Hey vegan vegan:
What you're posting (from Dr. Fuhrman) makes no sense. I don't understand how Dr. Fuhrman is trying to use these studies in relation to AJ. I have read all these nut studies over the past 10 years and this is not rocket science. There is a very good review on nuts that just went up on vegsource, see:http://www.vegsource.com/news/2012/07/c ... -nuts.html
And it deconstructs what the major studies say, the ones which are used to hype the false idea that nuts are a weight loss food or somehow super foods. Nuts are good, and it's good to include some since variety is helpful, but as Dr. McDougall says, really dial them down if you need to lose weight.
The first study that Dr. Fuhrman is citing is covered in the vegsource article and they actually have a pdf of the full study. I am going to paste what they wrote at vegsource about this:
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Here is a brand new study looking at nuts and weight loss, along with a link to the full study itself:
A randomized trial of the effects of an almond-enriched, hypocaloric diet in the treatment of obesity. Foster GD, Shantz KL, Vander Veur SS, Oliver TL, Lent MR, Virus A, Szapary PO, Rader DJ, Zemel BS, Gilden-Tsai A. Am J Clin Nutr. 2012 Jun 27. [Epub ahead of print] PMID:22743313 Free PMC Article http://www.ajcn.org/content/early/2012/ ... 5.full.pdf
This is a study where individuals were put on a calorie-restricted diet in order to lose weight. There were two groups: one ate an almond-enriched diet, the other ate a nut-free diet.
At the end of 18 months, the almond-enriched dieters lost an average of 8 pounds (3.7 kg), while those who had no nuts in their diets lost an average of 13 pounds (5.9 kg – see Table 2 of study).
So the dieters who didn't add nuts lost 62% more weight than the nut-eaters.
Interestingly, the study's authors concluded: “There were no differences in weight loss or cardiovascular disease risk factor outcomes between groups at 18 mo.”
But as you can clearly see yourself, the data shows that non-nut-eaters lost 5 pounds more the nut-eaters lost.
It's important to note that this study was paid for by the Almond Board of California and the study's principal author, Gary Foster, serves as an advisory member of the Almond Board. The study is currently being used to promote Almond sales (along with sales of other “healthy snacks” like canned tuna and low-fat milk) through press releases and “news” posts such as http://www.huffingtonpost.com/2012/07/2 ... 01850.html
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Nowhere in this study does it say, as Dr. Fuhrman claims, anything like, “The reason the first study did not show as much continued weight benefits [in the nut-eating group] is the nature of the unhealthy diet they gave them overall, and the snacking of the nuts and lack of compliance as the study went on.”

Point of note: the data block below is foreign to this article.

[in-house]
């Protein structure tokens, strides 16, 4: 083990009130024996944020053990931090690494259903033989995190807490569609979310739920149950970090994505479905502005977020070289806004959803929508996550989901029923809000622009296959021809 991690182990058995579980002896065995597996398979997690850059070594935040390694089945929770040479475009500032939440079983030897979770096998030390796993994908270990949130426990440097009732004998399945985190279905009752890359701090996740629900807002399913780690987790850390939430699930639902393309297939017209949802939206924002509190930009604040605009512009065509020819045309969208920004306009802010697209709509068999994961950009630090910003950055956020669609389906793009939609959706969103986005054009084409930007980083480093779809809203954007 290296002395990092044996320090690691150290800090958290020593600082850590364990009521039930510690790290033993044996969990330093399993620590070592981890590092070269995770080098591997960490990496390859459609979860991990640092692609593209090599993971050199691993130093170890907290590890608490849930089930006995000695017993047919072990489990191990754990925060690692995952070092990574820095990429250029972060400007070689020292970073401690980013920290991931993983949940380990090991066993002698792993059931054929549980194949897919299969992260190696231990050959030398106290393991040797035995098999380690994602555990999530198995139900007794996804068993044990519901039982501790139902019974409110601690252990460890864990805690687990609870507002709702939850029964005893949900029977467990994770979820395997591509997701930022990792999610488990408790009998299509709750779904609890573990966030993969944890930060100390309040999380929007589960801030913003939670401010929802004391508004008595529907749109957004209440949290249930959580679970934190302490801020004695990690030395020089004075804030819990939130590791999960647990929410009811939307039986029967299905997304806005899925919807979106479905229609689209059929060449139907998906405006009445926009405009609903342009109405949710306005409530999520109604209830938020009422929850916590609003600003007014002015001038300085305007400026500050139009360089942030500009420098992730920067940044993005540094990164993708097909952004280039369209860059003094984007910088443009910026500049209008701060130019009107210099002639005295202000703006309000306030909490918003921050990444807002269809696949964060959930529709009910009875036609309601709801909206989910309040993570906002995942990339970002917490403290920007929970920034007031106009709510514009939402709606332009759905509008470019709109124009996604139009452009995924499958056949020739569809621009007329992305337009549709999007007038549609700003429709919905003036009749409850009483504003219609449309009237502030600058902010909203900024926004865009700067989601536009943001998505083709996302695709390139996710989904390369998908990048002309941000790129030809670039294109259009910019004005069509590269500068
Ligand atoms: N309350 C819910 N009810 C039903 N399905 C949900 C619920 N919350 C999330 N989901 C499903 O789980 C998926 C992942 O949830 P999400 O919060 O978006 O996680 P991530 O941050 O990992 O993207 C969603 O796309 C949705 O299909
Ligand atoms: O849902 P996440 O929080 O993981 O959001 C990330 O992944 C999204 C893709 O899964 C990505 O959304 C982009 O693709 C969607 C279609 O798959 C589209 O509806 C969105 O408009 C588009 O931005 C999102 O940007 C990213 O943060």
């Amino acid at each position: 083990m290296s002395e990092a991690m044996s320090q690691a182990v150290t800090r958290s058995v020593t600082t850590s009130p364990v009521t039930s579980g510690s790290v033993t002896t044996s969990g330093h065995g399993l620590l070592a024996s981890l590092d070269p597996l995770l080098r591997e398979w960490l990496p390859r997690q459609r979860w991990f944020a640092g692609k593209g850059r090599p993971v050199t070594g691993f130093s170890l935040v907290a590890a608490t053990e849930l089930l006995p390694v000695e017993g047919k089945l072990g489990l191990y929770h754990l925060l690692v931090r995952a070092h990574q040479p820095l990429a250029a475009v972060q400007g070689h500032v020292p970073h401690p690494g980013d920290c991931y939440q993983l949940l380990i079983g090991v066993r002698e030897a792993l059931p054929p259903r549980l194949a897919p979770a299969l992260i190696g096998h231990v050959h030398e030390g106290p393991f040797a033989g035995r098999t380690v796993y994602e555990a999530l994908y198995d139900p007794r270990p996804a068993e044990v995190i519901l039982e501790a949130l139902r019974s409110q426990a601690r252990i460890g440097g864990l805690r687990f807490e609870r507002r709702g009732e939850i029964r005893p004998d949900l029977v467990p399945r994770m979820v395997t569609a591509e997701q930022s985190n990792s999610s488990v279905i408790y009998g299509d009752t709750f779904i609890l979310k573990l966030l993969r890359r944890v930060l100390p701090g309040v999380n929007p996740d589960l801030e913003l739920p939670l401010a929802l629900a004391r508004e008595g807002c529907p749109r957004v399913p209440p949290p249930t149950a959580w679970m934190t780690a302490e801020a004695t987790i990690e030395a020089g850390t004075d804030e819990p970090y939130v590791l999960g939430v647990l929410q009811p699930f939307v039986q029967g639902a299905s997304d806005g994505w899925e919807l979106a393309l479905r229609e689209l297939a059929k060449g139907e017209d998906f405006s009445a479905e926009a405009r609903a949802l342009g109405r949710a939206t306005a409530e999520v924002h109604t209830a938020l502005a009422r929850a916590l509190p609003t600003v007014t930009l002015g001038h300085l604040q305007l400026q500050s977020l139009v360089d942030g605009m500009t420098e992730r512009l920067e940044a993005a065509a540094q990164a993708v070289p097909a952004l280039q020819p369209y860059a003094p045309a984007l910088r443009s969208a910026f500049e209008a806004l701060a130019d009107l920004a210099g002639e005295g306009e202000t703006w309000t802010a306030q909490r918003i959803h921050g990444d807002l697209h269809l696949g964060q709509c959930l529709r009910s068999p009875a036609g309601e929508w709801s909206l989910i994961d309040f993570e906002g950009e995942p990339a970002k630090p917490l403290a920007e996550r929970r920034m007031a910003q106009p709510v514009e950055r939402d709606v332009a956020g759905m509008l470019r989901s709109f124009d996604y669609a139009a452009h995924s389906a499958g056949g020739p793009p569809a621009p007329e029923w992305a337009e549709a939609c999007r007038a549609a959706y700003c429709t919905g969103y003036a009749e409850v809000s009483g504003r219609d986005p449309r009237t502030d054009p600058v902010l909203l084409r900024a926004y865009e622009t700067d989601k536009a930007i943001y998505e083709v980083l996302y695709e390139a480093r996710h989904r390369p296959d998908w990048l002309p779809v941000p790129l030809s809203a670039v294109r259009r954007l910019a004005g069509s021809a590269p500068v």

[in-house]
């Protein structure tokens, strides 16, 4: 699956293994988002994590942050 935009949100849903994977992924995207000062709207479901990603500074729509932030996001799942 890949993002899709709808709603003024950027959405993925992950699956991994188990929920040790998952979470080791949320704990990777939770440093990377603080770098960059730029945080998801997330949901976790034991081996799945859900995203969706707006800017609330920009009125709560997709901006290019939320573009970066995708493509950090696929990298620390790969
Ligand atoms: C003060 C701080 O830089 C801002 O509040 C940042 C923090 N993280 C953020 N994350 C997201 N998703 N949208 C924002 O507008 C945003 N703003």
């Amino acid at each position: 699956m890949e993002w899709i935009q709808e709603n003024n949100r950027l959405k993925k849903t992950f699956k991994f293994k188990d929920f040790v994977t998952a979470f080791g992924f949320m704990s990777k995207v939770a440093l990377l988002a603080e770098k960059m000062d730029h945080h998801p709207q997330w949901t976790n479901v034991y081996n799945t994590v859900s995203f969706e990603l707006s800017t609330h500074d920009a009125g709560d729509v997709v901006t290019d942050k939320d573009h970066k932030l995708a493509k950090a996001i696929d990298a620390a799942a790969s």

What? He posts a study, it disproves his point, and he's claiming that it somehow is the fault of the diet that both of the groups were fed, so it doesn't count? Give me a break. His response makes no sense and he references something not even in the study, as you can see for yourself. If in fact the researchers felt the study was a failure because the participants didn't comply, why would they even publish it?
If Dr. Fuhrman is pointing to that first study, he is correct in the sense that this study helps explain why AJ lost weight when she stopped eating nuts for a period – because nuts can promote weight gain, as the study data clearly shows. They do in just about every study out there, not just the ones that the nut industry pays for. You can read several other nut studies. Most of the nut industry-funded studies on nuts and weight loss are garbage, but unfortunately some researchers like Dr. Fuhrman and Dr. Greger seem to only read the abstracts and don't look at the details.
(And in fact, if you look at the studies and the data tables, you will see that the non-nut-eaters end up with lower cholesterol and better biomarkers for heart disease than those eating the nuts.)
As for Dr. Fuhrman writing: ""Nuts induce weight loss, especially when substituted for high carb calories like white potato. It is fascinating that they increase the absorption of micronutrients and phytonutrients from other foods while at the same time decreasing the absorption of macronutrients from other foods."
Dr. Fuhrman is making up the fact that substituting nuts for potatoes produces weight loss, unless he means French fries. But not whole potatoes, just another thing he is making up. There's a study that showed that diabetic numbers were slightly improved when nuts were substituted for a junky muffin, that's the only "carbohydrate" that's been tested.
The second study Dr. Fuhrman mentions is something already well known. We don't absorb all the calories in nuts. That is true and it's in a number of studies. This second study talks about eating whole nuts, but if you process nuts into salad dressing or nut butter, then the absorption increases and you do get some more calories. The authors of that second study state this as well.